It took me a while to find the Info button so that I could enter Titles and Captions (File Name is a different field). I have added Keywords. I don’t want to load too many photos too fast, as I am still experimenting with Title formats. Peter Krogh recommends MyName_Date_#### for File Names (the #### is for consecutive numbering of images). I am not sure if I will be editing File Names; I need to research whether it is possible to do so in Lr. I considered applying Krogh’s File Name approach to the Title field. Since I am not a professional photographer, I figured I could skip the MyName portion, but then I realized that portion could help me distinguish my own photos (SCKO), from my parents’ family photos (CAMPBELLJM), from grandparents’ photos (ZIMMERMANDE, CAMPBELLJH).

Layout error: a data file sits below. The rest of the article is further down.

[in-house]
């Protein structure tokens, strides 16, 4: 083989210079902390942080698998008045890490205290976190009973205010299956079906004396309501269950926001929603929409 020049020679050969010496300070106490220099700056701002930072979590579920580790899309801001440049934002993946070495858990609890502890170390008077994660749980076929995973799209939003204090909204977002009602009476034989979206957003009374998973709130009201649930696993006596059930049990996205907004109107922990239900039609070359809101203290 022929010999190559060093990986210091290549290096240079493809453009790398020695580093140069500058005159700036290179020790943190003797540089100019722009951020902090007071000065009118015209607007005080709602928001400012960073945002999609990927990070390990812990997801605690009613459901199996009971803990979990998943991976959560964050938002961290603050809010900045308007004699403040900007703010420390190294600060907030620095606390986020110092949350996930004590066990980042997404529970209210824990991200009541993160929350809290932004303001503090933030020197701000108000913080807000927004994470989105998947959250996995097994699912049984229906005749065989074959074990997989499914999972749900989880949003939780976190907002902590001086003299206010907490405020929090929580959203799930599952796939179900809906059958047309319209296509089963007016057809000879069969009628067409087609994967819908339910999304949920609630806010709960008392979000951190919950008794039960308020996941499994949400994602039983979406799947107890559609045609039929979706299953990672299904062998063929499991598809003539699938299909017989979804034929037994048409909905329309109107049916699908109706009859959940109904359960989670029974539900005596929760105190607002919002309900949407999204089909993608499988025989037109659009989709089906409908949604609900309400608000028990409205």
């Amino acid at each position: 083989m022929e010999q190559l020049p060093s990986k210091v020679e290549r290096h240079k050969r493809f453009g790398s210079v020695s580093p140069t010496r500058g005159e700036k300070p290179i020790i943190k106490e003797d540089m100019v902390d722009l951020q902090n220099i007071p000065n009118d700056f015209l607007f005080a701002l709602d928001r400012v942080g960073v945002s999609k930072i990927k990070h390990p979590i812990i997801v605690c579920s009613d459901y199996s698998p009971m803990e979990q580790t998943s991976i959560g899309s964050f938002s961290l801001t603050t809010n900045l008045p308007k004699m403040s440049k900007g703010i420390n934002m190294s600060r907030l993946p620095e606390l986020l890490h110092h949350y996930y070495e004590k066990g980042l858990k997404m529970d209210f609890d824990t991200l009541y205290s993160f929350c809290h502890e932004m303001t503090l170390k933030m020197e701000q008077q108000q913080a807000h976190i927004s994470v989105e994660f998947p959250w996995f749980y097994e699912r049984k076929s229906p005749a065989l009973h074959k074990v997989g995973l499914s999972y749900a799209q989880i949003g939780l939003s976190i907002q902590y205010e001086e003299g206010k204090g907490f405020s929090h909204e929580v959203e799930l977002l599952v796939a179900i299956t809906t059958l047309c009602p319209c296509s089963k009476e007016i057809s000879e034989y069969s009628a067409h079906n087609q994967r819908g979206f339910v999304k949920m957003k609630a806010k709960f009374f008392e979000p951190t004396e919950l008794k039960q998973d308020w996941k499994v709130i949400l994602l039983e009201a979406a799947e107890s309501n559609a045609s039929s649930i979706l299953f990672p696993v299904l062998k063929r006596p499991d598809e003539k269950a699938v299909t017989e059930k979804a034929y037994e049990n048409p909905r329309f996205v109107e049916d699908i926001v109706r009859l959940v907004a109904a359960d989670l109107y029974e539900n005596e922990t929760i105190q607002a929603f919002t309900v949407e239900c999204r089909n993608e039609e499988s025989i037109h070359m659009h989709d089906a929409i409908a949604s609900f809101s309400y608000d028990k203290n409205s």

Krogh recommends that all photographers utilize the Copyright field, since we all post so much online. So, I am populating that field as well.
Additional resources I need to tackle
I am very much a Lr beginner. I see my path, but I am moving along it slowly. Just as we are all working to navigate a COVID-19 world one day at a time, I will continue forward on my Lightroom journey one step at a time.
I have identified a few next steps, before I load any more photos into Lr:
- Udemy training via Denver Public Library (free!): three courses; I expect I will start with the bottom one.
- scanyourentirelife.com: this site offers a membership; while I was a member of APPO, I didn’t want to spend the additional money. Now that I have decided to focus on my own photo collection (versus digitizing for others), this site seems like a better fit.
- LinkedIn Learning: Learning Lightroom CC (under two hours, $29.99). LinkedIn Learning was formerly lynda.com. I always found the courses to be excellent, but since this one will cost me, I think I’ll give the Udemy courses a try first, supplement with the Adobe tutorials, and then determine if this is worth the price.